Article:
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Course & Subject Guides

Darwin Day - A Celebration of Science

A guide to join in the celebration of Darwin Day at the University of Pittsburgh

Darwinism

What is Darwinism?

The Merriam-Webster defines Darwinism as:

1) a theory of the origin and perpetuation of new species of animals and plants that offspring of a given organism vary, that natural selection favors the survival of some of these variations over others, that new species have arisen and may continue to arise by these processes, and that widely divergent groups of plants and animals have arisen from the same ancestors

2) a theory that inherent dynamic forces allow only the fittest persons or organizations to prosper in a competitive environment or situation


In plain language, the term Darwinism comes from the Darwinian Theory proposed by Charles Darwin and others in his book, On the Origins of Species in 1859.  Darwinian Theory, sometimes referred to as "the survival of the fittest," suggests that some organisms were able to adapt better to their environment than others.  The ones that adapted better were the ones that survived and produced the most offspring.  This process is known better as "natural selection."  Darwin's theory suggests that natural selection allowed the best physical and behavioral traits to be continually passed down to the offspring, leading to evolution of the organism and to new species.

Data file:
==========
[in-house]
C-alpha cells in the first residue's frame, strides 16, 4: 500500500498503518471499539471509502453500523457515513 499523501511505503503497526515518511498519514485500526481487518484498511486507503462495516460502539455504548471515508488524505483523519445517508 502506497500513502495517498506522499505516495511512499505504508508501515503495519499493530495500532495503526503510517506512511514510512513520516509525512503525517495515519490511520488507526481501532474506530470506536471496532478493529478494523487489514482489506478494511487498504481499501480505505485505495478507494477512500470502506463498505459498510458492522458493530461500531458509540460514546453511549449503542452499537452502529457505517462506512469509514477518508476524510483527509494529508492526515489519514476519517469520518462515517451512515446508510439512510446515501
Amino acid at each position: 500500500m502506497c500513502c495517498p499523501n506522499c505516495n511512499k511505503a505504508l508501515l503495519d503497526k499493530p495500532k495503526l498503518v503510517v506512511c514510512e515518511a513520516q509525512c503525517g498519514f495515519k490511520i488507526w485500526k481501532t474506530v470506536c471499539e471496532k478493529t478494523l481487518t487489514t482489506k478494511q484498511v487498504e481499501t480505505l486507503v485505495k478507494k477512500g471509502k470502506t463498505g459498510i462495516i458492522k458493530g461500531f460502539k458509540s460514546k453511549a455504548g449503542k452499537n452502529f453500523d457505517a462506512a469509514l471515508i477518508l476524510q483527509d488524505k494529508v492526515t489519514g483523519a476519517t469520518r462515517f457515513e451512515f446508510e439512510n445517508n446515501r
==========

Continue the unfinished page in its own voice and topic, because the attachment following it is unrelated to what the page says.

Charles Robert Darwin Photo

Darwin Profile

Born: 12 February 1809
Shrewsbury, ENGLAND

Died: 19 April 1882
Down, ENGLAND

Married: 29 January 1839
to Emma Wedgwood

Emma Darwin

George Richmond, Public domain, via Wikimedia Commons

Picture of Young Darwin

Charles Darwin 1816

Ellen Sharples, Public domain, via Wikimedia Commons